This command initializes the working directory and downloads the necessary provider plugins defined in your Terraform configuration.

  4. Once the initialization is complete, you can run the following command to deploy the infrastructure:

     tflocal apply

    Terraform will read the configuration file, create the necessary resources, and prompt you to confirm the execution. Type yes and press Enter to proceed.

  5. Terraform will start provisioning the infrastructure components specified in the configuration file. It will create the CloudWatch Event Rule, Lambda function, IAM role, and associated permissions.

  6. Once the command is executed, the log_group_name output variable will be displayed, which contains the name of the AWS CloudWatch Log Group associated with the Lambda function. This output value can be noted down and used to verify the application's behavior and inspect the logs generated by the Lambda function in the next section.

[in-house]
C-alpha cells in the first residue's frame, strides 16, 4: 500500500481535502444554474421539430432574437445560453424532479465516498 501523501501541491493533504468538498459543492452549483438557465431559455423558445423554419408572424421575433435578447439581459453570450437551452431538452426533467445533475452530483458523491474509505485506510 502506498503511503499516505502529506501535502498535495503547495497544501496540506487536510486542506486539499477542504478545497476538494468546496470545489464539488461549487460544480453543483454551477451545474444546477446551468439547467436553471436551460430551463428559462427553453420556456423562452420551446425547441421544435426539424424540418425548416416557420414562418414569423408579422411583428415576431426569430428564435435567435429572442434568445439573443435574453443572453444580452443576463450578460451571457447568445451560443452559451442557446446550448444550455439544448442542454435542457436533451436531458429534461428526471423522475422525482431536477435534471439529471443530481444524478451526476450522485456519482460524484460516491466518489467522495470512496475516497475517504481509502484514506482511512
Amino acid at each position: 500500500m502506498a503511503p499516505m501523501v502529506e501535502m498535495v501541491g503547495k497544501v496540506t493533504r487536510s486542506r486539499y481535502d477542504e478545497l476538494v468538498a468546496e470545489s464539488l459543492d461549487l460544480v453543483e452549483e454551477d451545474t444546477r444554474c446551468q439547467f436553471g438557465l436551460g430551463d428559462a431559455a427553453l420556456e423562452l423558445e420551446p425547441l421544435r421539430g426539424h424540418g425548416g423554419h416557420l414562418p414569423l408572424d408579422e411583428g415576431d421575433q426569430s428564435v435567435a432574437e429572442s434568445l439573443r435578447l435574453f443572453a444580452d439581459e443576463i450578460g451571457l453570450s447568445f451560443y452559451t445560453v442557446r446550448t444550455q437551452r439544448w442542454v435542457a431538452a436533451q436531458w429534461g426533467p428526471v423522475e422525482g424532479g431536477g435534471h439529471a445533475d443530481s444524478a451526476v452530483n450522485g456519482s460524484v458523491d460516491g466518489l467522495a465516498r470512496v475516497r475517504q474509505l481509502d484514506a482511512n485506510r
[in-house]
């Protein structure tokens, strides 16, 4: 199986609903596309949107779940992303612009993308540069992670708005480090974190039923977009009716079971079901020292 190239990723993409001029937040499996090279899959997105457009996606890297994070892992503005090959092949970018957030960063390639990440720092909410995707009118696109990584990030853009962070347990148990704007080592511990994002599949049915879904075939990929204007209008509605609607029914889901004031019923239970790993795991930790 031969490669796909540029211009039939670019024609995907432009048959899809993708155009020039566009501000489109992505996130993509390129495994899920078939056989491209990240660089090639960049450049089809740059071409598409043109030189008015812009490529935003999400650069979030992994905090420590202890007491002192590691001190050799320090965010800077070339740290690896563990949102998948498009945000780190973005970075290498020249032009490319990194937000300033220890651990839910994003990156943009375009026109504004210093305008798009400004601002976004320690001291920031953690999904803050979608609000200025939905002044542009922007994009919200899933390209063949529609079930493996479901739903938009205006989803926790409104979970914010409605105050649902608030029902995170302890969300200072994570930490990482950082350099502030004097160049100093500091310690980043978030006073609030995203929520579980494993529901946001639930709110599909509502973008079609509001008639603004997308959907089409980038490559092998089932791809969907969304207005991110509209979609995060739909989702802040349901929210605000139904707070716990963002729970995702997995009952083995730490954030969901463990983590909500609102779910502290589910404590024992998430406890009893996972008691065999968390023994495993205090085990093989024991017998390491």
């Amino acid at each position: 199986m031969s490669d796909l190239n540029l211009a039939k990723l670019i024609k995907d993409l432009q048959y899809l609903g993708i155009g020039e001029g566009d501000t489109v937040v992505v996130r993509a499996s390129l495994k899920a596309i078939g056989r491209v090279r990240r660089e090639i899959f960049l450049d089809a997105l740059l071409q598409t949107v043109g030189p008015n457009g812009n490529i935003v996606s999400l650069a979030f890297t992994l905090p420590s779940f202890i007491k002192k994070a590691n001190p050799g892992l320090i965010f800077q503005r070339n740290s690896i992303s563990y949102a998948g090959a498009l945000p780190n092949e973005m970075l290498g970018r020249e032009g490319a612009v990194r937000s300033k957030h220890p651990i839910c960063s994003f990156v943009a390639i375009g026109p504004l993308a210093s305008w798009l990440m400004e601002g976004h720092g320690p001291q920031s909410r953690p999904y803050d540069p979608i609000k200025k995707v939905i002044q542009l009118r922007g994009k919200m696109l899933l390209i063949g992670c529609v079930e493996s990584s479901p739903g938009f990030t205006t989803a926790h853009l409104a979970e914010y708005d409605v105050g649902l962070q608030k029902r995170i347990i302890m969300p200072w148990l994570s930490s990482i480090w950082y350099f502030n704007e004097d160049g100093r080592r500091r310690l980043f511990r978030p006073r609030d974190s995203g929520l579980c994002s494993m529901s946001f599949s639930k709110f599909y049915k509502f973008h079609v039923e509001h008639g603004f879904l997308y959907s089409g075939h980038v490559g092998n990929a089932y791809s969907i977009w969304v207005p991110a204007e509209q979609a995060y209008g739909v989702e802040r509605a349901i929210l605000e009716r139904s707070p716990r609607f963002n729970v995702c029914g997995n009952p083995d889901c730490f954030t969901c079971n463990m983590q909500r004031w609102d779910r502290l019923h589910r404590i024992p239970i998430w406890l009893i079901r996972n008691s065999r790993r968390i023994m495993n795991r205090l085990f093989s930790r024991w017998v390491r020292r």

Verifying the Application

To ensure a seamless verification process of the application, let's begin by installing the awslocal command-line tool. awslocal is a utility that is a thin wrapper around the aws command line interface for use with LocalStack.

To install awslocal, follow the steps below:

Open your command-line interface and execute the following command to install awslocal using pip:

pip install awscli-local

This command will download and install the awslocal package. With awslocal installed, we are now ready to proceed with the verification of our application.